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On Dance as a cultural phenomenon

Once a year I have been asked to give a talk at Portland State University, addressing the Arts in general and Dance in particular, with a focus on the local community.  The students are usually engaged in Arts Advocacy or something similar, and as I understand it, by exposing them to me (a toxin) the hope is that they will become inoculated in some useful way.

Often the subtext in the post-talk question and answer period is whether Arts in general are useful or worthy of our time, energy and funding.  Now I’m sure there are thousands of scholarly papers written by greater minds than mine on this, but bear in mind I’m addressing a room full of younger people, using only my own experiences as a dancer, teacher, artistic director and choreographer.

I am often challenged with the belief that the reason Dance doesn’t succeed to the level of Music or Theater, is that it’s an elitist art form.  The democratization of Dance through TV shows, movies along with the popular meme that Dance is for everyone and everyone’s efforts are worthy, seems to be the dominant narrative.  If I understand my questioners correctly, this means that equal consideration, attention, value and funding should be given to any individual or organization irrespective of entertainment value, merit, education or relevance.

Also, rather than assigning value to the effort based on skill, craft, imagination and training, value is awarded based on the particular cultural or social niche that is being used as a central reference point.  That is to say, a company’s work is more relevant if it represents a particular socio-cultural subset, without needing to worry overmuch about whether the work is “good”.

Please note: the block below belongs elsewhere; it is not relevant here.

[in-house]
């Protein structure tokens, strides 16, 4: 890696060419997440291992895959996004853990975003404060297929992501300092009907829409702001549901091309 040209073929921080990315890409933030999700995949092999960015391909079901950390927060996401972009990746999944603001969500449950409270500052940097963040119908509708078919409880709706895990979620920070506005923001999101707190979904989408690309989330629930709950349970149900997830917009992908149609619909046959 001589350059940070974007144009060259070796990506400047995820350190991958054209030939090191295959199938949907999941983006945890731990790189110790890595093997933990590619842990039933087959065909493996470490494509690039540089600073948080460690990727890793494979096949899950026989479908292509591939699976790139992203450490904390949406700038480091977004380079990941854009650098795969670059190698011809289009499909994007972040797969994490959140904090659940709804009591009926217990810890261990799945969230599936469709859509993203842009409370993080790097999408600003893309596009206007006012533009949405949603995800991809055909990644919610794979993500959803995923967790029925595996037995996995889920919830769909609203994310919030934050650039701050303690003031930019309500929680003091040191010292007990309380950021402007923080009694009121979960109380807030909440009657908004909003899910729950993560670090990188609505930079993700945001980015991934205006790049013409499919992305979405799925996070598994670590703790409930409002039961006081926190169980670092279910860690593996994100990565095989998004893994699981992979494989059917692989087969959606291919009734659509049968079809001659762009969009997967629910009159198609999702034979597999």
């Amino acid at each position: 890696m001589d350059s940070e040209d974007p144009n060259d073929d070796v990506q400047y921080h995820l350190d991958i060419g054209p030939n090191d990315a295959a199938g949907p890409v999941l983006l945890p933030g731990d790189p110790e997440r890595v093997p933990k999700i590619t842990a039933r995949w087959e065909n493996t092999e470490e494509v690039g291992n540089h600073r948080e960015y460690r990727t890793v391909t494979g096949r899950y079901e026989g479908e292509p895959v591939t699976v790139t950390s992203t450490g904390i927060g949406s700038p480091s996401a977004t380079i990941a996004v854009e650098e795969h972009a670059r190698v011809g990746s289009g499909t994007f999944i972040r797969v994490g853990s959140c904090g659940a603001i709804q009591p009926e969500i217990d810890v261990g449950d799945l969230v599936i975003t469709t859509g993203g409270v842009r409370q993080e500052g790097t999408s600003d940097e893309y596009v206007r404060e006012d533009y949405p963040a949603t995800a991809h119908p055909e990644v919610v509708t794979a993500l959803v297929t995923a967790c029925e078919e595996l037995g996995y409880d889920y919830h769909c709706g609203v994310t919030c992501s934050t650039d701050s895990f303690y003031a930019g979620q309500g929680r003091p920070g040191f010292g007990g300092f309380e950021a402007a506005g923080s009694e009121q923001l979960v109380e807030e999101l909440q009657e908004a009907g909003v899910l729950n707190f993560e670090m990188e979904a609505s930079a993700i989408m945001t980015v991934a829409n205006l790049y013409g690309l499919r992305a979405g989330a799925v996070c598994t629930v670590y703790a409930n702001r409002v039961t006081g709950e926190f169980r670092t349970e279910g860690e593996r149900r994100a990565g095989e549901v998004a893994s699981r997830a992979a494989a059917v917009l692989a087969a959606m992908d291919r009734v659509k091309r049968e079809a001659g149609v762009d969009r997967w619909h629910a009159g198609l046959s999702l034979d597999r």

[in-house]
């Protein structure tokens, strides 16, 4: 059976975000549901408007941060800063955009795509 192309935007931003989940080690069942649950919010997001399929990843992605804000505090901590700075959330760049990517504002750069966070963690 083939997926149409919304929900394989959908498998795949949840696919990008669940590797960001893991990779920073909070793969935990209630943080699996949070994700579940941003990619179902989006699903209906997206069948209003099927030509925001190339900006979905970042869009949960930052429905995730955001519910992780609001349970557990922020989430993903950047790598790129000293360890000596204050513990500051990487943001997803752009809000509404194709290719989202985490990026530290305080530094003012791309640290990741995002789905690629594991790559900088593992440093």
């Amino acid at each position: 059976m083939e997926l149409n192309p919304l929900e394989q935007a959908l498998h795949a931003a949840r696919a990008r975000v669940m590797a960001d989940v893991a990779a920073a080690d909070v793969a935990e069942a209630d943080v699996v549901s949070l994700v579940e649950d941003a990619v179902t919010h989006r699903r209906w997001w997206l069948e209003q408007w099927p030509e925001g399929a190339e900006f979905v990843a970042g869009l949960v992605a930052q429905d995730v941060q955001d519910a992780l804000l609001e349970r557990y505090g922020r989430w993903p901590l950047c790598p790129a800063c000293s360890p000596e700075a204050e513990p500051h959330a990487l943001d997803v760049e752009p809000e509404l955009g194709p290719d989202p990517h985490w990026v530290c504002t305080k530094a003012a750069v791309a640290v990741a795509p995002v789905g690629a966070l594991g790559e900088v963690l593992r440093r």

Good is an interesting word in this context.  For example my cousin who can’t play guitar randomly strumming and singing atonally is good in the sense that it’s a start and harms no-one.  The stance that this good translates into a compelling reason for funding his concerts, writing scholarly articles about his creativity and asking $100 for tickets to see him…not so good.

A well trained musician has spent either years in an academic learning environment with high standards or done years of solitary practice and has learned to excel (or survive) accordingly.  The same with most theater actors, not to mention lighting, carpentry, sound and all the other “tech”s that support the performers.  The idea that an untrained or under educated persons efforts are as valid as the seasoned and experienced is misguided.